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The qualifications for becoming a chef range as widely as the type of chef you want to become, from a cafeteria worker to a personal chef to the executive chef at a five-star restaurant. Education requirements range from on-the-job training to college degrees. Experience and business skills are also necessary, depending on the level of chef you want to be. Chefs can find work not only in restaurants, but in hotels, on cruise ships and in hospitals too.
Many chefs start their careers at the bottom of the culinary work ladder in low-skill positions in the kitchen and work their way up by gaining experience and furthering their education. Low-skill kitchen jobs usually only require on-the-job training. More advanced positions and higher level restaurants require more training such culinary institute apprenticeships, vocational schools or four-year college degrees. Executive chefs require the most training and experience. Most culinary education involves preparing food, but also provides training in other facets of the job such as menu planning, portion sizing and food selection.
Cooks need about eight to 15 years of experience in their specialty before they earn the title and certification of chef. Certifications can be obtained through schools and the American Culinary Federation. Executive chef is a title often reserved for those who have responsibilities in more than one kitchen. Most chefs specialize in a certain type of cuisine and spend most of their time training in that specialty. There are pastry chefs, who specialize in desserts; sauciers, who specialize in making sauces; and chefs who specialize in the cuisine of a certain region of the world, such as Italy or France.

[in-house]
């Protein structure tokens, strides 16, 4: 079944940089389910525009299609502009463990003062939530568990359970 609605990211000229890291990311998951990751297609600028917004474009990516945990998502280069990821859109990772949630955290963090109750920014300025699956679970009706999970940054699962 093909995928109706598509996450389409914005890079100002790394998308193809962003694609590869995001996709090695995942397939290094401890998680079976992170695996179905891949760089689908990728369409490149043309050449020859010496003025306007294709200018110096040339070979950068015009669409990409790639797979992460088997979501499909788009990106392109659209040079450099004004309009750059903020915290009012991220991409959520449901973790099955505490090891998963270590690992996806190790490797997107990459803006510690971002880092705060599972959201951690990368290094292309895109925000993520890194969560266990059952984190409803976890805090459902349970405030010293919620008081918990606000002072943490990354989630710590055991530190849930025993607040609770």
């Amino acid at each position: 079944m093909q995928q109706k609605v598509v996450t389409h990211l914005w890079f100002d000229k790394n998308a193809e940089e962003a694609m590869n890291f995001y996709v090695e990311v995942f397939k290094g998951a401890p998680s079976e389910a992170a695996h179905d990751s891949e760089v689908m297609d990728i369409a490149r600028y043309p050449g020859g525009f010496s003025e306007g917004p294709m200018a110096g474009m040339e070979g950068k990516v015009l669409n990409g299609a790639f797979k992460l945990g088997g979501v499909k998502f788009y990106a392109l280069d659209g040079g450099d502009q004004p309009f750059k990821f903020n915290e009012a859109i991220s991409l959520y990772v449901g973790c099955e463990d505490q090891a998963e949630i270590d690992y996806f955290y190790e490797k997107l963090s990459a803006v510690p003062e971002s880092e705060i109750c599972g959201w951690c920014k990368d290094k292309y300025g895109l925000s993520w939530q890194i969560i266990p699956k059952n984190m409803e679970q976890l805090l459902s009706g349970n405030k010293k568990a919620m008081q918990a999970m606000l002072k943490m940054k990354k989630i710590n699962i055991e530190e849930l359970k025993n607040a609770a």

Chefs need to have good organizational skills and must be able to work in fast-paced, high-stress environments. Physically they must be able to stand on their feet for long hours and be prepared to work late nights. They must also be able to work well with others in a team environment and be creative in how they prepare and present food. Cleanliness and hygiene are also important. Most states also require chefs and other kitchen works to have health certificates verifying that they do not have any communicable diseases.
Chefs need management skills. They need to be able to supervise the sous, or assistant, chef, along with line cooks, prep cooks and other employees in the restaurant’s kitchen, or the back of the house as it sometimes called. They also need to be able to balance their cooking and leadership capabilities with business skills, such as managing food costs by minimizing food waste and anticipating the amount of perishable food they’ll need.
Based in Florida, Nell Knapp has been a reporter since 2000. Knapp's work has been published in "Orlando Weekly" and Folio Weekly." She has received numerous reporting awards from the Florida Press Association and Florida Press Club. Knapp has a bachelor's degree in journalism from the University of North Florida.